Open or download a file from the web portal and you get a reminder that you'll have to reupload the changed file when you're done. If it's in a synced folder, we expected this to happen automatically, but that didn't work if we clicked the Save button in Word — only if we explicitly chose Save As and picked the original folder, which makes this rather too much work to be useful. The local folder doesn't keep multiple versions, but you can retrieve two previous versions of files from the web portal (administrators can change the number of versions kept) and you can get a link to the online versions by right-clicking and using the Egynte menu in Explorer, but not using the Windows Previous Versions dialogue.
You can share a file by putting it in your Shared folder; you can also share a link to the file from the web portal (choosing Share a Link from the Egynte context menu opens a link to a mail form on the local web server rather than an email in your preferred mail client, and you have to know the email address you want rather than being able to look it up). Shared files can be public, allowing anyone to see them, or private and only available to users with Egnyte accounts. A link can expire after a certain number of days or after it's been clicked a set number of times — a useful touch that lets you limit access the way you choose. Again, the administrator can choose a default timeout.
You can add notes and tags to files through the web portal — you'll need this as the search is basic, looking only at file names and the content of text files.
There's a simple Flash-based previewer on the web portal for document and image files, to check if you have the right file or copy a paragraph of text out quickly, but it was slow and we had problems viewing some PowerPoint files through it. You can also view files using mobile apps for iOS and Android (but not Windows Phone) and upload pictures, videos and text files or send shared file links to colleagues.
The Egnyte service is very chatty; you get on-screen notifications for just about everything (including, for admins, every user logging in), and emails letting you know not just when there's a file shared with you but almost every time a file has been accessed, or when a sync has happened. You can turn these off, but as the reports on the admin portal are sparse to the point of terseness you may not want to. It's easy to see how much storage space files are using, but the only report that tells you who's accessing what files is an audit report you have to wait a few minutes to have compiled — and again, the details are sketchy. You don't need to worry about per-user quotas as the storage is shared between all users, but that may make it even more important to see who's responsible for larger files.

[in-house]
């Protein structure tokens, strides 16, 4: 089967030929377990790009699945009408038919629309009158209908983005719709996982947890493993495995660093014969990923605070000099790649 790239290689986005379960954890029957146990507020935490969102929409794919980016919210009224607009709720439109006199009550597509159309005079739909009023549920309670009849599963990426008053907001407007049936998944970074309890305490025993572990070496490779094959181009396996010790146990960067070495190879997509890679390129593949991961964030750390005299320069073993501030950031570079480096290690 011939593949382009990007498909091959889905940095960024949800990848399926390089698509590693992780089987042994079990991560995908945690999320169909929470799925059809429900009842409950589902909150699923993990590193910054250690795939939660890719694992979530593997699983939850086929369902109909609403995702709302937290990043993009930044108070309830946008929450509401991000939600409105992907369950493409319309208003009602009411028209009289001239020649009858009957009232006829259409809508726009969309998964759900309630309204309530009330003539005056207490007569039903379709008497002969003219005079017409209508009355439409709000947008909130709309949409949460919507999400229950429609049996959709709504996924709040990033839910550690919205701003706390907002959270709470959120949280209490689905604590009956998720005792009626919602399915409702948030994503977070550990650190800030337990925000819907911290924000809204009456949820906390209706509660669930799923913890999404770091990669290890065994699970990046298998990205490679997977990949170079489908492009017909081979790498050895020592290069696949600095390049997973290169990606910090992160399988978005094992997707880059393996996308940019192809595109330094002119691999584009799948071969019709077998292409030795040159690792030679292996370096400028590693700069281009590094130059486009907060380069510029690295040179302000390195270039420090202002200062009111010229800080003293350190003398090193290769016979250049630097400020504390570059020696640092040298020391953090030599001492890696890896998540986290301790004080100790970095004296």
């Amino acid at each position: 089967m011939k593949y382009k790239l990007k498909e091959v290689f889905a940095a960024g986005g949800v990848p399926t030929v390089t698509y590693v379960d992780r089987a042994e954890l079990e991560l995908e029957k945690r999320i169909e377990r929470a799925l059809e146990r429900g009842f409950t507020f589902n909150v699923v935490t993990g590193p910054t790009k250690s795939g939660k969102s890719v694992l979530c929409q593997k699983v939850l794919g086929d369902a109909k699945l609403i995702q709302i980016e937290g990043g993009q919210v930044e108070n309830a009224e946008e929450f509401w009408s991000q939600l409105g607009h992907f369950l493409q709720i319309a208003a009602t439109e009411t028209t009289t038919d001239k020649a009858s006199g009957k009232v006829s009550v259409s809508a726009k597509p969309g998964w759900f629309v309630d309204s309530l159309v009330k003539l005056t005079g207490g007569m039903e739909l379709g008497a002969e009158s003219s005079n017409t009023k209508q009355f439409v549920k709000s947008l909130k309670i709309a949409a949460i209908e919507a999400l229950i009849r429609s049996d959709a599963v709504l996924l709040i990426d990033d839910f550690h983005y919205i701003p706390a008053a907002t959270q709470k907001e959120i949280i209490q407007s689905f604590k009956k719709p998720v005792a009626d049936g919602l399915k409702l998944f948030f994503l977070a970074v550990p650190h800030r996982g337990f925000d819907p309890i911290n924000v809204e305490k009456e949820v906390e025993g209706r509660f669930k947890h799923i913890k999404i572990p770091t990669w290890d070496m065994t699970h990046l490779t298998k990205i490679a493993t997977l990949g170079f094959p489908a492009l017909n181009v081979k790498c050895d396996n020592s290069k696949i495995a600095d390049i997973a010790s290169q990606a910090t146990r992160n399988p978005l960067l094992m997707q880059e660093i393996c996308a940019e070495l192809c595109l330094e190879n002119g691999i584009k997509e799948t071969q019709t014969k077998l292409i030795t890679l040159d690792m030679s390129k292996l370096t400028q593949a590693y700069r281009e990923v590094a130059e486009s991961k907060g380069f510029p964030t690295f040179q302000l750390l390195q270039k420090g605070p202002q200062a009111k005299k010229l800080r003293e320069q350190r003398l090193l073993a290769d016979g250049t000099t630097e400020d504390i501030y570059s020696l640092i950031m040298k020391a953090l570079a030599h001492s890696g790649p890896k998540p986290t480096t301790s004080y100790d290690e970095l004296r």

Enterprise and cloud file sharing are both crowded markets and it's hard to stand out. The NAS option is interesting, but limited to Netgear hardware, which makes it less attractive. The sync options and connections to various storage systems and services make Egnyte more than just another cloud sharing service, but you could get a similar mix of file sync, cloud storage and easy access for external partners using Microsoft Office and SharePoint Online, which would give you full-fledged document editing with the Office Web Apps rather than just file preview.
If you're just looking for a business-grade file sharing system in the cloud, Egnyte is an interesting option, but it has more rough edges than we're comfortable with, and being a cloud service is no excuse for having a confusing and clumsy way of getting set up on the desktop. Administrators with experience will quickly master Egnyte, but less experienced users will need to understand the system first and we'd like to see this get rather simpler than it is today.